54. While welcoming the current efforts being carried out by the State party, in cooperation with international agencies, to improve its educational system, the Committee expresses its concern at the fact that primary education is not compulsory; that although enrolment rates in primary school are relatively high, equal access to quality education is not ensured owing to a lack of schools in rural and remote areas; that there are gender disparities in school attendance; that there are high repetition and drop-out rates; and that a majority of children belonging to minority groups do not have access to any form of education.
55. The Committee recommends that the State party continue to undertake effective measures to make primary education free and compulsory for all children; to increase the enrolment rates and decrease drop-out and repetition rates; to increase access to schools, in particular for poor children, girls, children belonging to minority groups and children living in remote areas. The Committee further recommends that the State party continue to take measures to improve its education system by increasing budget allocations for the education sector; providing training to upgrade teachers' skills; making the school curricula more relevant to children's needs; expanding opportunities for vocational training and non-formal education, including at pre-school and secondary levels; and establishing an evaluation system to measure the effectiveness of the education system.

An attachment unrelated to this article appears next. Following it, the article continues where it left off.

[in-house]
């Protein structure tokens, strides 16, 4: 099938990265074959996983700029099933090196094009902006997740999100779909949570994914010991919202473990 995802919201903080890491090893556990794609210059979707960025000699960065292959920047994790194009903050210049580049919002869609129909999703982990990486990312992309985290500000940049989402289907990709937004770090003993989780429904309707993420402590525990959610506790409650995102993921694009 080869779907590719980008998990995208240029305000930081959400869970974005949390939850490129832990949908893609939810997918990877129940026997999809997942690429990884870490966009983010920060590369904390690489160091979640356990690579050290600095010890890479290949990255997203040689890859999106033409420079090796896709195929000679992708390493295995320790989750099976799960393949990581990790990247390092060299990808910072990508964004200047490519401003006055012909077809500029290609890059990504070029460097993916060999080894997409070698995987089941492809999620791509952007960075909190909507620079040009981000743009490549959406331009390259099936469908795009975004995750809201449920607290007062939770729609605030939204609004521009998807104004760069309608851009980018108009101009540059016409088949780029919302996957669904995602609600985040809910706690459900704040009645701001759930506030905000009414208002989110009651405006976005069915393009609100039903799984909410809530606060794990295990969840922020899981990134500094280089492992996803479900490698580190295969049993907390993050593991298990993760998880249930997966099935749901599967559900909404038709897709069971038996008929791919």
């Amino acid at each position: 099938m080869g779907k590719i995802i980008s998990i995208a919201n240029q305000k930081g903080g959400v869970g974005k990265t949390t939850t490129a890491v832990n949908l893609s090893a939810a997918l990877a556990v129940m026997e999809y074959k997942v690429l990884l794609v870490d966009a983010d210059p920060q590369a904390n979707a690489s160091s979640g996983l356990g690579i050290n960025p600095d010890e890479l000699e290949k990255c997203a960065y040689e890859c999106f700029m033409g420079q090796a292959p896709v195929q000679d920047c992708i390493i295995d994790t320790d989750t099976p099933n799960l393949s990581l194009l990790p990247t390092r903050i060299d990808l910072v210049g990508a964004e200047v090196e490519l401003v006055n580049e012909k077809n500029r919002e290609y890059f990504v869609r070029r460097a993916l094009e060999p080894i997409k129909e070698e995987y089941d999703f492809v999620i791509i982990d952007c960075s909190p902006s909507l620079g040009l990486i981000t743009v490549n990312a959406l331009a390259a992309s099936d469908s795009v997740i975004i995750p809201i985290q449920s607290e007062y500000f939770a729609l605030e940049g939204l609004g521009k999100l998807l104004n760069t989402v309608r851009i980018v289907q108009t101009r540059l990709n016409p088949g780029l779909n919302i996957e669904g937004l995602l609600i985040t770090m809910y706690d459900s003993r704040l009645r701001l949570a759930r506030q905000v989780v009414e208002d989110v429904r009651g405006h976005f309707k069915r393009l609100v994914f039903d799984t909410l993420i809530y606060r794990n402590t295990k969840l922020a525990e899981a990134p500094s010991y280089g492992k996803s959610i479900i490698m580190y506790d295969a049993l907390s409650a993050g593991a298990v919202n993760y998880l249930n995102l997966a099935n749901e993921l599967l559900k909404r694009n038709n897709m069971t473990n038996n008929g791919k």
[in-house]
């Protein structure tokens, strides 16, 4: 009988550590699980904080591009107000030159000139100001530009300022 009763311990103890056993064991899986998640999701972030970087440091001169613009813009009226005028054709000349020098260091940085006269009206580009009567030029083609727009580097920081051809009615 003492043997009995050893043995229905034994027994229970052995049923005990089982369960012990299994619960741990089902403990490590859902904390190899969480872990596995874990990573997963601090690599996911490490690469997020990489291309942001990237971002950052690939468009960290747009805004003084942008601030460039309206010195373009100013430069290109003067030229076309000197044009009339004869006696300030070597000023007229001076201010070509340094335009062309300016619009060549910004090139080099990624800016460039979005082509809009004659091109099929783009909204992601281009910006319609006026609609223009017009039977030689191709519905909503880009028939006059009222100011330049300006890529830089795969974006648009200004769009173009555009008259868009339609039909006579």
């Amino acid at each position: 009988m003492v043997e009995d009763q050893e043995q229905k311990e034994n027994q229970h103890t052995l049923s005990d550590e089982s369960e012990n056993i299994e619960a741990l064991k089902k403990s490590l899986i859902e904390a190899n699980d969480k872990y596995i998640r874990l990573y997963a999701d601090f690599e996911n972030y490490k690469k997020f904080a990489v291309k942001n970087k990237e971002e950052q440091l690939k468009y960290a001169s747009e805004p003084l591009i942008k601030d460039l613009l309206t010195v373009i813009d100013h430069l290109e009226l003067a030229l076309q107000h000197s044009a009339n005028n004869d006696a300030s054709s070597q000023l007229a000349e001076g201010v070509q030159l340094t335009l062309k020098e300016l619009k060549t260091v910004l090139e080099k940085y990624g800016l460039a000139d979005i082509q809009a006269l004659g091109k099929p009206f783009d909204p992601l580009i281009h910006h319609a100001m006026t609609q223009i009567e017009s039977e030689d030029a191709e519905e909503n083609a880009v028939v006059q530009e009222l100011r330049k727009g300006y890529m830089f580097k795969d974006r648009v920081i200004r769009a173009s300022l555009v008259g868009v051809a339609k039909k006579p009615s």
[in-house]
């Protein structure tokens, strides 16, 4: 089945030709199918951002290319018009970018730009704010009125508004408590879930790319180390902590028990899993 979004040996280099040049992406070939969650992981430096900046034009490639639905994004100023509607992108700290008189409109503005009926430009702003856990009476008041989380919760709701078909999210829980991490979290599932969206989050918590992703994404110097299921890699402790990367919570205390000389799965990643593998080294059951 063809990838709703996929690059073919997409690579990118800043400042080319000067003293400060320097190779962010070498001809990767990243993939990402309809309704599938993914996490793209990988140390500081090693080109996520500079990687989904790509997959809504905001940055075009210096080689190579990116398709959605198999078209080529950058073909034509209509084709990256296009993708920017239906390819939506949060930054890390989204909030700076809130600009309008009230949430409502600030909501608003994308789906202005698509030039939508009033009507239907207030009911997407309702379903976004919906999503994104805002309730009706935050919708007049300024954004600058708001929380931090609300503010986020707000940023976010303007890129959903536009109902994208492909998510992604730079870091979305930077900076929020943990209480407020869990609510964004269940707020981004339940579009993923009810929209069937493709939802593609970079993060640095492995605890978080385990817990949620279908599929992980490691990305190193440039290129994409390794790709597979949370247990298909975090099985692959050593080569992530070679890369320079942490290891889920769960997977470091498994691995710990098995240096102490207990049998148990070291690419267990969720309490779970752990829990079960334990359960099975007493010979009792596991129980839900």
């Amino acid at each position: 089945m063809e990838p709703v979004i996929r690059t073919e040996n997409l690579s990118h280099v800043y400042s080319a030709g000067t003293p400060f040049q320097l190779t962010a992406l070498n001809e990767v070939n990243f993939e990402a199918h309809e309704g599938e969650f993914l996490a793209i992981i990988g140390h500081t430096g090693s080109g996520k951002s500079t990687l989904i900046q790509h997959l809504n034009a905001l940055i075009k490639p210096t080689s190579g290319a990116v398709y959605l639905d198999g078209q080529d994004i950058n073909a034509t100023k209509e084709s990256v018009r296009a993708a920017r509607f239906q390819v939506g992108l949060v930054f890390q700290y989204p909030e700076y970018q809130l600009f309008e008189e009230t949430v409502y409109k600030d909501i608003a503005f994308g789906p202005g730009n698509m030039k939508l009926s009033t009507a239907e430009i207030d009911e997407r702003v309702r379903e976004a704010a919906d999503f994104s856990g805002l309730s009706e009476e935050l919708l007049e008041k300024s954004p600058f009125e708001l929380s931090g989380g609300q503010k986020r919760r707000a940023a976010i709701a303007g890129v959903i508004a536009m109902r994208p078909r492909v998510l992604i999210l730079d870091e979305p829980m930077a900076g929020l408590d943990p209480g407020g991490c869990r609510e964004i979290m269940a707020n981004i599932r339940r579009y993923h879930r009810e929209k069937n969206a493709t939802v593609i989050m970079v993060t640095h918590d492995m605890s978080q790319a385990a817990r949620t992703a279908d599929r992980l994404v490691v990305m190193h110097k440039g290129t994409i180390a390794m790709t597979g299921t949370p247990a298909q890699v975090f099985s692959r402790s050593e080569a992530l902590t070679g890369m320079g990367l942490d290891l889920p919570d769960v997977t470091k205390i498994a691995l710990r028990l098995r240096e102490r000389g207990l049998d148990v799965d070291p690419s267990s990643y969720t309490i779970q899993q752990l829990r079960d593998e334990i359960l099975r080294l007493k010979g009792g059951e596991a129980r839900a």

8. Special protection measures
56. Concern is expressed at the lack of a legal framework for the protection of unaccompanied, asylum-seeking and refugee children.
57. The Committee recommends that the State party take the necessary measures to introduce legislation for the protection of the rights of refugee children, in line with the relevant international standards, and to develop a family reunification procedure to assist refugee children who might be separated from their families. Technical assistance from UNHCR could be sought in this regard.
Children affected by armed conflict
58. While welcoming the enactment of legislation prohibiting the military recruitment of children under 18 years and the State party's willingness to demobilize the remaining under-age soldiers in the army, the Committee expresses its concern at the insufficient measures for social reintegration and physical rehabilitation of former child soldiers. Concern is also expressed at the high number of landmines planted in the State party's territory during the recent armed conflict which represent a threat to the lives of children.